Mountaineers will know well the track which leads north from the A5 near Helm to Craig Ysfa and Carncdd Llywelyn, for it ascends, steeply in places, into the largest roadless area in Snowdonia. It crosses the famous leat which was built during the war by Italian prisoners of war. This leat collects water draining from lakes Lloer and Llugwy on the south side of the Carneddau and channels it into Llyn Cowlyd and thence to Dolgarrog Power Station in the Conway Valley. The trackway ends near the dark waters of Ffynnon Llugwy cradled beneath the west slopes of Pen yr Helgi Du, but a path continues to climb steeply to a col. At the top a strong wind hits you — but there is a dramatic view and the unfolding of the Eigiau valley below towards the distant Conway Estuary gives a superb excuse to pant and regain your breath.

Most people either turn left up the narrow ridge to Carnedd Llewellyn or descend to the foot of Amphitheatre Buttress and the other Craig yr Ysfa climbs. The walk up from the main road to the lake takes little more than half an hour but it leads to a haven of peace and solitude deep in the hills where the water drains as softly as a cat prowls with dinner on its mind. How many mountaineers associate the work being done on the Hydro-electric scheme in Llanberis with the chaotic state of the Ogwen Valley during the latter months of 1974? Early negotiations certainly gave no warnings of such disruption, which has been caused by the need to draw water from Ffynnon Lloer and Ffynnon Llugwy to supply the villages around Bethesda to the west with drinking water. Apparently the CEGB never realised that the water in Marchlyn- the round lake high on Elider Fawr that is being raped for the Hydro-scheme, would he too disturbed to be drunk by the inhabitants of the villages.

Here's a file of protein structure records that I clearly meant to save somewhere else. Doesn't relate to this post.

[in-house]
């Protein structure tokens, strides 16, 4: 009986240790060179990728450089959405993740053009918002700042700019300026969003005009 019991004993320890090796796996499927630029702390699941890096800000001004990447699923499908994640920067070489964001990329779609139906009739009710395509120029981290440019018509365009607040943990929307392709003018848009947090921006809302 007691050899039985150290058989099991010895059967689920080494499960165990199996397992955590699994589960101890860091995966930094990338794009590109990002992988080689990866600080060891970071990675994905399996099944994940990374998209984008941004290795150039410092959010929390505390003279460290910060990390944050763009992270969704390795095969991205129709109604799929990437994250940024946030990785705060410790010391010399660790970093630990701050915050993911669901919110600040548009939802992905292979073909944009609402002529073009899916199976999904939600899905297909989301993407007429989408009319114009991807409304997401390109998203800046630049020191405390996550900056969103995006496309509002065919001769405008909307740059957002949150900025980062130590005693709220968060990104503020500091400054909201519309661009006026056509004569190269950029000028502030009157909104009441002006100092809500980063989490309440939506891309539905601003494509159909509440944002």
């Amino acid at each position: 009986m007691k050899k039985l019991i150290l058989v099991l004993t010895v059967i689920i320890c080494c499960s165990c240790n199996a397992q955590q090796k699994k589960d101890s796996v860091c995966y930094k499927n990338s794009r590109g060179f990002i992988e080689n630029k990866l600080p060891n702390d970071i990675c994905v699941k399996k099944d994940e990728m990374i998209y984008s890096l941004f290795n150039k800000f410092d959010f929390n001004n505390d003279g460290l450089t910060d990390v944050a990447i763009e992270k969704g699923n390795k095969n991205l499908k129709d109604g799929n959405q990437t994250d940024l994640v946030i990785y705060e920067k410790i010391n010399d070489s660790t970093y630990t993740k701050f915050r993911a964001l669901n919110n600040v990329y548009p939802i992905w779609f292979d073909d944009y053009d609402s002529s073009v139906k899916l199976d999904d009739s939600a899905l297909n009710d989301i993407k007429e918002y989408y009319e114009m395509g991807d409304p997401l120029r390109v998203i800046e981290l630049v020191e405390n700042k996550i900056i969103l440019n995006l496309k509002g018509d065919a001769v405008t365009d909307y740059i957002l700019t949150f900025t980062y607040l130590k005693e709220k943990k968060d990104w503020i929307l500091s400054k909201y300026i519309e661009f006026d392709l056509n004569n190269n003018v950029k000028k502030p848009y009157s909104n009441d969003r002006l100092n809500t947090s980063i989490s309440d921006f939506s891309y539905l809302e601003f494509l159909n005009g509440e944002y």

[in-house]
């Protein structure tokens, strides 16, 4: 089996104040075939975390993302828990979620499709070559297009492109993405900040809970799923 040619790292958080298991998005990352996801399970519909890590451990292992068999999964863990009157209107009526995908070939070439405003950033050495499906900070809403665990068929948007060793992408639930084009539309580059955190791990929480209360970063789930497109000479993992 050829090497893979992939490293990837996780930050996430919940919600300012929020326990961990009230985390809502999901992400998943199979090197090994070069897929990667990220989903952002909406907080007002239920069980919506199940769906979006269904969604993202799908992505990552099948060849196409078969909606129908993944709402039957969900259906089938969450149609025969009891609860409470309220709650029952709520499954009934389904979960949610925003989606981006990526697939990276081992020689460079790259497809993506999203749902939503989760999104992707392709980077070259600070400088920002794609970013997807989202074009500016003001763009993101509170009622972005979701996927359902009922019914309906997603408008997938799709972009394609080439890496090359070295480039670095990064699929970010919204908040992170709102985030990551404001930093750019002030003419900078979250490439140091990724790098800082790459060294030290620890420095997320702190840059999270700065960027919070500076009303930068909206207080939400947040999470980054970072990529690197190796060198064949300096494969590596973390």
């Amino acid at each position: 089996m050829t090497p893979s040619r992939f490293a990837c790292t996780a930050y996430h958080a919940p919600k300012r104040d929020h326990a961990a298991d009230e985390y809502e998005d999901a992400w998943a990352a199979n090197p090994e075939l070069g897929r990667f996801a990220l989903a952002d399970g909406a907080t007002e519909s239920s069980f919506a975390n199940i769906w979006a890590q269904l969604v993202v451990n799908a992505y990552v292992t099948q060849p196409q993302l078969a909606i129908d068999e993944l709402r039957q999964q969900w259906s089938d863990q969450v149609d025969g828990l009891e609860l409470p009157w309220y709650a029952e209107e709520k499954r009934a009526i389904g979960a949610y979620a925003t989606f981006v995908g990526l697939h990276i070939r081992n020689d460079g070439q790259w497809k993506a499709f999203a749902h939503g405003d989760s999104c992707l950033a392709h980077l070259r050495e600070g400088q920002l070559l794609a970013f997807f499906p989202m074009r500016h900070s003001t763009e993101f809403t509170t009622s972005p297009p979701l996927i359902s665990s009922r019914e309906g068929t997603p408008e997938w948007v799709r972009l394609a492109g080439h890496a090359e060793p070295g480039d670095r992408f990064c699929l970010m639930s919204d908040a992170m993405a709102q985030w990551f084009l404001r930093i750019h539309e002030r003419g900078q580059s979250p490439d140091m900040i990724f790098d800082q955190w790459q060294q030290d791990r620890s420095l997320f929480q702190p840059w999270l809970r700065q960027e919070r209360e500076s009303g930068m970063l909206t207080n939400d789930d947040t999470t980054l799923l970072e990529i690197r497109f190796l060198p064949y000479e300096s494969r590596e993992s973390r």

And so it seems maintenance vehicles have to have easy access to the dam at Ffynnon Llugwy. The result is the transformation of the grass trackway to large stone rubble, a scar cutting through the surrounding green hillsides. Complaints by the very active Council for the Preservation of Rural Wales (they have monitored plans throughout) were answered with assurances that the stones would be coverered. But they didn't say with what..... it was to be tarmacadam ! Work was started early in December, and the tarmac was laid first above the leet where it was out of sight from the road. By the end of 1974. the tarmac had oozed from the lake to within 20 yards of the A5.

It is done. What can we lesser mortals do against such faceless. All powerful giants as the CEGB? As I write. the CFRW await an answer from the head of the Generating Board project to their query about the trackway. It seems that reversal is impossible. Decisions now must be made by looking forward not backward. Who will use the road? Three alternatives seem possible. One, that it will be used infrequently by maintenance vehicles; Two, that it will become like the road to Stwlan Dam where mini-busloads of tourists are allowed but mountaineers can are prohibited. Three; that a limited size car park be made near the dam giving easy access to the hills for the first 50 cars to arrive.

Will mountain rescue vehicles and/or other vehicles he given special dispensation? Accepting the fact that the road, with some tidying up, is here to stay. which alternative is preferable? Are there any other alternatives? As I came down from Pen yr Helgi Du on New Year's Eve shafts of sunlight highlighted the unsightly debris that banked the new road and panicking clouds were gathering over Carnedd Llewelyn. Perhaps they too wished to hasten the end of the day and the year.
Barbara James Mountain Life-Feb 1974